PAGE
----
This Week’s Drought Summary
This U.S. Drought Monitor (USDM) week was marked by ongoing active weather across areas of the conterminous U.S. including the Pacific Northwest, Northern Rockies, Plains, Lower Midwest, and isolated areas of the South and Southeast. The most severe weather was observed across the Central Plains and areas of the Midwest where numerous tornadoes touched down in areas including eastern Kansas, southeastern Nebraska, and northern Illinois. Widespread heavy rainfall accumulations were also observed, ranging from 2 to 7 inches, with the heaviest accumulations in eastern Nebraska. The rainfall events provided much-needed moisture to the region-boosting soil moisture levels across parched areas from Kansas to South Dakota. In the West, fast-moving storm systems delivered late season high-elevation snowfall to the Cascades of northern Oregon and Washington, the Northern and Central Rockies, and areas of the northern Great Basin. The highest snowfall totals (8 to 12+ inches) were observed in the Salmon River Mountains of Idaho, the Ruby Mountains of northeastern Nevada, and the Wind River Range of Wyoming. In California and the Southwest, conditions were dry during the past week with strong winds observed across the region. The windy, dry conditions exacerbated fire-weather conditions in Arizona and New Mexico where several large early-season wildfires are currently impacting the region. In northern New Mexico, the Hermits Peak Fire, situated east of Santa Fe in the Sangre de Cristo Mountains, has burned 147,909 acres and is only 20% contained (May 4), according to the National Interagency Coordination Center. On the water-resource front, the Colorado River Basin water situation continues to deteriorate due to the long-term impacts of drought with water levels at Lake Powell and Lake Mead currently at 24% full and 31% full, respectively. With Lake Powell’s water surface elevation currently at 3,522 feet, it is quickly approaching the 3,490-foot threshold level at which Glen Canyon Dam can continue to generate hydropower. The U.S. Bureau of Reclamation (USBR) announced (May 3) two urgent drought response actions to help bolster water levels at Lake Powell. The plan includes additional upstream releases from the Flaming Gorge Reservoir (~500,000 acre-feet [kaf] of water) as well as reducing Glen Canyon Dam’s annual release volume from 7.48-million acre-feet to 7 million acre-feet. In terms of this week’s map, short-term precipitation led to targeted improvements in the Pacific Northwest, Central Plains, South, and the Southeast, while degradations were registered in the Southwest, Texas, Southeast, and the Mid-Atlantic.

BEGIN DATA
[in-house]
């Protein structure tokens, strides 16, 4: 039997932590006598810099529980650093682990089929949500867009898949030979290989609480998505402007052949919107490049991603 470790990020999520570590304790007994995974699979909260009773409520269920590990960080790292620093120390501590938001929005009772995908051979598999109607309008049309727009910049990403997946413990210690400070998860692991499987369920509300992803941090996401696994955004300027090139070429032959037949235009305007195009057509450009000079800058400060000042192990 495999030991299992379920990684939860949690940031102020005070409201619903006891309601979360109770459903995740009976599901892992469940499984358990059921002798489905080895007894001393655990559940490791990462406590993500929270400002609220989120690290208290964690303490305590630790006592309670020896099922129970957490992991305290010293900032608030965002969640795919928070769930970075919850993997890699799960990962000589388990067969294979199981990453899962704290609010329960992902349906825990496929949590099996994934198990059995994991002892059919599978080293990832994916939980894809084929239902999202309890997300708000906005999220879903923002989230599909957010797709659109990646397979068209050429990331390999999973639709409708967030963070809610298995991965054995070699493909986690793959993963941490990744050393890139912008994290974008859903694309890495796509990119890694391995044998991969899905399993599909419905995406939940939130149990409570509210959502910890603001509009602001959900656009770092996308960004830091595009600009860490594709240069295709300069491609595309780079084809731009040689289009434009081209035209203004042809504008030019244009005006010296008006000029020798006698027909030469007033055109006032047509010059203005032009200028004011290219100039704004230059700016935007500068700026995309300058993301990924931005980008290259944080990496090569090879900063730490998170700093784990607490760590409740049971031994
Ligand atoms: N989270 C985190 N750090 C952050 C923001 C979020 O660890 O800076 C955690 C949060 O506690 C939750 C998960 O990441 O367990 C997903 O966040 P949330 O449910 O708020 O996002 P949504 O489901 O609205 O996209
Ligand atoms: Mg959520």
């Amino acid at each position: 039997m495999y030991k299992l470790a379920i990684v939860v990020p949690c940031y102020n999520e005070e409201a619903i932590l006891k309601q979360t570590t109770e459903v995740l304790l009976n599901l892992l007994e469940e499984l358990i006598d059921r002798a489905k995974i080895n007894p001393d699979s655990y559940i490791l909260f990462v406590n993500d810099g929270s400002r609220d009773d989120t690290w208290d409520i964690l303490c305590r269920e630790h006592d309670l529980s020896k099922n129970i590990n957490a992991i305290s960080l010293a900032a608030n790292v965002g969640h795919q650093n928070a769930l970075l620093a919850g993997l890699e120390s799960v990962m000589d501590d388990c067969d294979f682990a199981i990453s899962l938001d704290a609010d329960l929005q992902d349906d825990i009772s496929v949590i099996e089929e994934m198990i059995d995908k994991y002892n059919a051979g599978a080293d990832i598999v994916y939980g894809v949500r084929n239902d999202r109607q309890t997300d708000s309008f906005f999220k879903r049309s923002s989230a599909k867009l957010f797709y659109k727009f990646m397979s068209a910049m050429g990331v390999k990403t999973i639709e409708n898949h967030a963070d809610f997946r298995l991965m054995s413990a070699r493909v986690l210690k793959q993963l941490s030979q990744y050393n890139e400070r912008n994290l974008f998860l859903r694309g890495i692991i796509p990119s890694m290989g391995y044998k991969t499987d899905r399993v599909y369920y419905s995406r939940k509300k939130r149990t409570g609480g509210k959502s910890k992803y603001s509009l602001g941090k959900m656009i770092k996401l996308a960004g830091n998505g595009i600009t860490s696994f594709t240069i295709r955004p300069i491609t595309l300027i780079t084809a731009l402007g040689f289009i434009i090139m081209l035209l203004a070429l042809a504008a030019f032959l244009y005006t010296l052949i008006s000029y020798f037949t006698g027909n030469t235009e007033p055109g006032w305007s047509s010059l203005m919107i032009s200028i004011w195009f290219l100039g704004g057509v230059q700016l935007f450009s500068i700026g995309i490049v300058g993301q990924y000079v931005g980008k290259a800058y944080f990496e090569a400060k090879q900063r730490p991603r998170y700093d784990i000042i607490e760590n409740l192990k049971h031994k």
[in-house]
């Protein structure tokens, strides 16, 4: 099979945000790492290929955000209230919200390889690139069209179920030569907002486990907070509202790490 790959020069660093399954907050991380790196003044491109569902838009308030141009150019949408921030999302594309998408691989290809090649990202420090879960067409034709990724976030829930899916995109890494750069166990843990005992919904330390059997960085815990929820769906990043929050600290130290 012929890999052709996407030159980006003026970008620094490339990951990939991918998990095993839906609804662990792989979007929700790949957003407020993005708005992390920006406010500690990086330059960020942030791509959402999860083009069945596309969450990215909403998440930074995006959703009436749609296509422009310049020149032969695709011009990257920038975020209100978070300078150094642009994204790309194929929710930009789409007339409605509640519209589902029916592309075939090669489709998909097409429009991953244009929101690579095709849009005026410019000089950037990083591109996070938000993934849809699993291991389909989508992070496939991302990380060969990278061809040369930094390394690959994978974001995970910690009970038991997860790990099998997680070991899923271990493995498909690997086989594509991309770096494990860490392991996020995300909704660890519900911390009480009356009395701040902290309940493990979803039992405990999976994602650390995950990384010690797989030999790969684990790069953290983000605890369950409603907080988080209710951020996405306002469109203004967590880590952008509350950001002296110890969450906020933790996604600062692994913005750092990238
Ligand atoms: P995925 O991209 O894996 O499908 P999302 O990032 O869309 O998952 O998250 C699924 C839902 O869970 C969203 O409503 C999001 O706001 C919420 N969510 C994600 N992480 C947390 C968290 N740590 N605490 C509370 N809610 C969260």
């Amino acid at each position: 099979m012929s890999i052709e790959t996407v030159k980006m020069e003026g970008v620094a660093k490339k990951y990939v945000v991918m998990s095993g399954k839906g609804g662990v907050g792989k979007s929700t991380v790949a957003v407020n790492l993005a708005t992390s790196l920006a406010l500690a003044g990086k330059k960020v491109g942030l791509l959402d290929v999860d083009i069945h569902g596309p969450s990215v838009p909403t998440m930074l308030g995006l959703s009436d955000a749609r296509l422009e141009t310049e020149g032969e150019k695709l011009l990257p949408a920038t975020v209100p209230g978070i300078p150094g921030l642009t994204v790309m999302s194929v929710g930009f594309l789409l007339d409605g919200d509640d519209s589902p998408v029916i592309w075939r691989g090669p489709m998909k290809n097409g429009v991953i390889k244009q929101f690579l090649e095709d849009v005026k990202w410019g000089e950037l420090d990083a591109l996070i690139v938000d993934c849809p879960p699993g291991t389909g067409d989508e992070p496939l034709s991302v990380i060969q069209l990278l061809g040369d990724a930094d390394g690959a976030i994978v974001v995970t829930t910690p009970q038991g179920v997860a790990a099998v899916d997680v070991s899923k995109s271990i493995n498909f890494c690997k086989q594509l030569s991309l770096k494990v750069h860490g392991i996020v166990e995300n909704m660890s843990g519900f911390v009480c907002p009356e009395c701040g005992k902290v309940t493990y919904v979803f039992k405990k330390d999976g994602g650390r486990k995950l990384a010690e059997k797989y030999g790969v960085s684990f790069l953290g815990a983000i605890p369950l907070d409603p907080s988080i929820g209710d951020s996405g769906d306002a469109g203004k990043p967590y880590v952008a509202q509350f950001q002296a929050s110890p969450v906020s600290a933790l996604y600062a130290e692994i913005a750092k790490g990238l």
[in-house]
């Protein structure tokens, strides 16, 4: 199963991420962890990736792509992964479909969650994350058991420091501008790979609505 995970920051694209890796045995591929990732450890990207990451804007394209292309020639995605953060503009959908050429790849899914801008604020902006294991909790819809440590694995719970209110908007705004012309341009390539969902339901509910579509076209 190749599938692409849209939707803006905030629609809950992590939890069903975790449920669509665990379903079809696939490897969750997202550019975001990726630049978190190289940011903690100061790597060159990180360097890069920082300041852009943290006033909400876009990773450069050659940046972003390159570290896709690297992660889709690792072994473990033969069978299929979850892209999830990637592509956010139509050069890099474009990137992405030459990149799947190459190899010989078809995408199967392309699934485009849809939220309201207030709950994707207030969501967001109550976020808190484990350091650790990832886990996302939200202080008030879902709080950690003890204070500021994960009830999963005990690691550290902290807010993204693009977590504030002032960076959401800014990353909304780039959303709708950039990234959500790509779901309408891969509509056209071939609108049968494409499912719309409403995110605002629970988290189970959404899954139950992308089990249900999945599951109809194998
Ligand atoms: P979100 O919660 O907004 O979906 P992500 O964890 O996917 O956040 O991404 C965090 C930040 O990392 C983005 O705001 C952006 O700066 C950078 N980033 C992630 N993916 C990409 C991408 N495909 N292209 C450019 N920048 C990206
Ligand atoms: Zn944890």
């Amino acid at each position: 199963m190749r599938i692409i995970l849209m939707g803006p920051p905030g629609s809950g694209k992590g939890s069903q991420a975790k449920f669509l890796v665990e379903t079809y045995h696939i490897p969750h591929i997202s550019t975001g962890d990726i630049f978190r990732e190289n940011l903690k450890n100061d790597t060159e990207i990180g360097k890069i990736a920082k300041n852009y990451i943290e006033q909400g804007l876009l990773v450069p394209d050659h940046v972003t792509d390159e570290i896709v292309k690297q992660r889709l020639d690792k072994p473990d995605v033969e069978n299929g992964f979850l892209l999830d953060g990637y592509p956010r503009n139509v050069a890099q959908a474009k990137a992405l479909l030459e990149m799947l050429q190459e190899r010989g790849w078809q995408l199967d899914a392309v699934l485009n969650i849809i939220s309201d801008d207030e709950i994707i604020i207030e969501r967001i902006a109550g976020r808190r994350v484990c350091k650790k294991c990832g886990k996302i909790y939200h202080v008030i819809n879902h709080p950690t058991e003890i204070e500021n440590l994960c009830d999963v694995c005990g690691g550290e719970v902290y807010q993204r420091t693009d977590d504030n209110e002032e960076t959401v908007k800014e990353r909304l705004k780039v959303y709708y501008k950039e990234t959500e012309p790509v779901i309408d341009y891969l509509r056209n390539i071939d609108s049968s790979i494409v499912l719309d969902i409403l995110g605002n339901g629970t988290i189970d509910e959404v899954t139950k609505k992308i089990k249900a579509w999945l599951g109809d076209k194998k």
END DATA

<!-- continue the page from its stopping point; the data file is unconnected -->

In the South, conditions on the map were a mixed bag of improvements and degradations. In southern Louisiana, isolated areas of light-to-moderate rainfall (2 to 4 inches) improved areas of Moderate Drought (D1), Severe Drought (D2), and Extreme Drought (D3) as well as eliminated pockets of Moderate Drought (D1) in northern Louisiana and southern Arkansas. In areas of Texas (Panhandle, north-central, west-central, Trans-Pecos), isolated bands of heavy rainfall (2 to 4 inches) helped to improve drought-affected areas. Conversely, the combination of above-normal temperatures, dry soils, and increased evaporative demand led to degradation in areas of the Panhandle, southeastern Texas, and the Trans-Pecos. In the Panhandle of Oklahoma, small areas of Exceptional Drought (D4) expanded in response to short-term rainfall deficits. Reports in this area include very poor rangeland conditions and local ranchers having to rely on supplemental feed for cattle. According to the latest USDA Oklahoma Crop Progress and Conditions report (May 2), wheat crop conditions were rated 51% poor to very poor and soil moisture was 63% short to very short. For the week, average temperatures were mostly above normal (2 to 8+ deg F) with the greatest positive anomalies observed across Texas and western Oklahoma.